This film was a heart wrenchingly beautiful film based on the novel by Gayle Foreman. In parts you’re celebratory of how perfect the two are for each other, then the next moment your eyes are stinging, you’ve got a lump in you’re throat and you’re welling up. Now, I have a heart of steel when it comes to films. I’ve cried at precisely two in my life; I wept twice in the duration of the film.
The film is based on two teenagers Mia Young (Chloë Grace Moretz) and Adam (Jamie Blackery). After years of hiding in the music room, Mia is finally noticed by school heartthrob and fellow music lover Adam. They fall for each other instantly and embark on an extraordinary but bumpy relationship for the next year. The course of life begins to change for Mia after she and her family are involved in a car accident in which her parents and little brother are killed. Mia’s own life also hangs in the balance. She wakes up having had an out of out of body experience and now has to take her life in her own hands. We follow her journey as she makes the ultimate decision that there’s no going back from. Will she decide to pursue her dreams of playing the cello and living with the love of her life , Adam? Or will she decide that she can’t bear to live without her loving and carefree family?
The storyline of this film is so painful yet so breathtakingly beautiful, Mia is apprehensive about throwing herself into the realms of a new relationship with Adam and it is amazing to see this blossom as the film unfolds. The two actors have a chemistry that is genuinely involving and it is a pleasure to see the two grow. As well as the relationship between the two teenagers, the family bond is truly admirable. Watching the film makes you realize the importance of close family and friends due to the carefree, loving and close knit family we see being played out on screen. The supporting cast of the film seem to have genuinely invested in the character they play, even as their parts seem to be smaller.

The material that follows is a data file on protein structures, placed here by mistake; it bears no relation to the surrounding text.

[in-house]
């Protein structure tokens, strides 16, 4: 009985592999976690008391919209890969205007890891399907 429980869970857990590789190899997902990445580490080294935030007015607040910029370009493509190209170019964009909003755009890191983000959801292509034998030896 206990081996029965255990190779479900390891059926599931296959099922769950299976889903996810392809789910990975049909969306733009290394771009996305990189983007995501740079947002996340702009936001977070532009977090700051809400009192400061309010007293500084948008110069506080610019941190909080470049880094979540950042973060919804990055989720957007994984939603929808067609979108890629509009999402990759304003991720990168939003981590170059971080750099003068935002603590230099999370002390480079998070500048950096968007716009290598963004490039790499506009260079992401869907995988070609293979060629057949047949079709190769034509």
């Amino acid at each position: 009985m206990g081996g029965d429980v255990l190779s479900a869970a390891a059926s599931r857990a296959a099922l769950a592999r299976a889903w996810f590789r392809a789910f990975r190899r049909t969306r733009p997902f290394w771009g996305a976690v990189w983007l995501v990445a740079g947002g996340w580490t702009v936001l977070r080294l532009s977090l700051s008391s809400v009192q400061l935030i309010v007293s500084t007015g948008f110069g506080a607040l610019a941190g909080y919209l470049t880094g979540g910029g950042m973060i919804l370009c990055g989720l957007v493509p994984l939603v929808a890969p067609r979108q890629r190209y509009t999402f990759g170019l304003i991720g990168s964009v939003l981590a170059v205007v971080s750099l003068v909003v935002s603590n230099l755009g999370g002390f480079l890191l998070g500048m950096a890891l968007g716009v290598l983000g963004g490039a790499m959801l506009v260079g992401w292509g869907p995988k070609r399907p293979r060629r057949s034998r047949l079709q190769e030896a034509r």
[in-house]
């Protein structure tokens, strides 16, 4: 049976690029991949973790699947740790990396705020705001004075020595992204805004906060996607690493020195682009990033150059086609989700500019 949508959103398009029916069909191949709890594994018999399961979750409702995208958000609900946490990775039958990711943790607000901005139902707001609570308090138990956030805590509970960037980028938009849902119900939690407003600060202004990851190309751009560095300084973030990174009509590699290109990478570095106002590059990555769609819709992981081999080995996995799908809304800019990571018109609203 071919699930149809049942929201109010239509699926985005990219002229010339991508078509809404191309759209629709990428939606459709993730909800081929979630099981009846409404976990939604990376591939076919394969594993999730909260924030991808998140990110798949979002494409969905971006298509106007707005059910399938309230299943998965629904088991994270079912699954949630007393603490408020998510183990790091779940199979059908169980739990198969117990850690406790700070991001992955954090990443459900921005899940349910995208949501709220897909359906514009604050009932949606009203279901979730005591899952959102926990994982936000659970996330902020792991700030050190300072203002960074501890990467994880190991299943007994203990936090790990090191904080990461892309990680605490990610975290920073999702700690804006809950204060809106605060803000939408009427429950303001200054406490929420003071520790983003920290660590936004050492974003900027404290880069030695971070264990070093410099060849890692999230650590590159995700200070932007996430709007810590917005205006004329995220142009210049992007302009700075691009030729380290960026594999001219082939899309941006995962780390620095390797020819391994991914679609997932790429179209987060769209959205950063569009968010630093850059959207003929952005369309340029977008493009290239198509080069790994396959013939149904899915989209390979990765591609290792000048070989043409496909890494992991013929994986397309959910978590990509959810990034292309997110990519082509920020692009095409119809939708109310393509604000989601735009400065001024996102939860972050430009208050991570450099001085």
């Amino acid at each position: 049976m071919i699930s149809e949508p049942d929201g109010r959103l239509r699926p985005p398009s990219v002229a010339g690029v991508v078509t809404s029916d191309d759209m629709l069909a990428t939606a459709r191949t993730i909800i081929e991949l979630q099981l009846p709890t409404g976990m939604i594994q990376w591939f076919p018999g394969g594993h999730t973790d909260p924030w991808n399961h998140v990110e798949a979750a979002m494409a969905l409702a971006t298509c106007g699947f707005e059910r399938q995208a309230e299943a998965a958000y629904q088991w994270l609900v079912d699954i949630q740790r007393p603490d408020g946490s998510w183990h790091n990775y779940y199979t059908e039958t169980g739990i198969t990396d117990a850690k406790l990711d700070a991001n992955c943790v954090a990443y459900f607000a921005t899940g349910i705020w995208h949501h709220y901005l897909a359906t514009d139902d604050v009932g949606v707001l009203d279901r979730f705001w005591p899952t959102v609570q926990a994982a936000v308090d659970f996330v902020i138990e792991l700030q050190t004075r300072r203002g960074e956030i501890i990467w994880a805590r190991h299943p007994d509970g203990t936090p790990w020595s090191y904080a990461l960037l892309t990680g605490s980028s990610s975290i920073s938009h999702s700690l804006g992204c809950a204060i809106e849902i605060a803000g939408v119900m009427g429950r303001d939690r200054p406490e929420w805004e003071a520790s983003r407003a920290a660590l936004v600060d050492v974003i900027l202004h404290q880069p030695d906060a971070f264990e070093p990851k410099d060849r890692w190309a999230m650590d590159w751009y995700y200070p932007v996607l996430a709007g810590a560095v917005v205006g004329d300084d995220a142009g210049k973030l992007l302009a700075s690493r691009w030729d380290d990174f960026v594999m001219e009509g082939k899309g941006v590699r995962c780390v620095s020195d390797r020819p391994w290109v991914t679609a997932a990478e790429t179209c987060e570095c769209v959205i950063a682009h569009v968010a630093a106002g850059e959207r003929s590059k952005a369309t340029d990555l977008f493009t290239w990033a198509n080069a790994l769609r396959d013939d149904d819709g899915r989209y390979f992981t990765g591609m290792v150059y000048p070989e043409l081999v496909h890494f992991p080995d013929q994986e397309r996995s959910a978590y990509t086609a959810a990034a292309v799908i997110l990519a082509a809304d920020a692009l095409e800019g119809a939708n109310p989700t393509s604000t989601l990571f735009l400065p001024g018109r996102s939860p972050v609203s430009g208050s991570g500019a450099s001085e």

The most painful moment was watching Mia’s family where they think they will lose her. In particular the scene that broke my heart was as Mia’s Gramp (Stacy Keach) delivers his parting words. You can see the sheer pain in his eyes as he reminds Mia that she does still have family and friends around her giving her all the support she needs whilst still giving her a choice of life or death. It is to Keach’s credit that this small scene becomes the heart of the film.
“It’s okay if you want to go. Everyone wants you to stay. I want you to stay more than I’ve ever wanted anything in my life. But that’s what I want and I could see why it might not be what you want. So I just wanted to tell you that I understand if you go. It’s okay if you have to leave us. It’s okay if you want to stop fighting.”
The soundtrack fully compliments the film with songs from the characters main fortes of classical Beethoven to classic rock. They add to the emotion of each scene, especially in Mia’s deciding moments as Adam performs the song Heart like yours for Mia at her bedside. The question is though, will this be enough for Mia to stay with him or will she follow the rest of her family?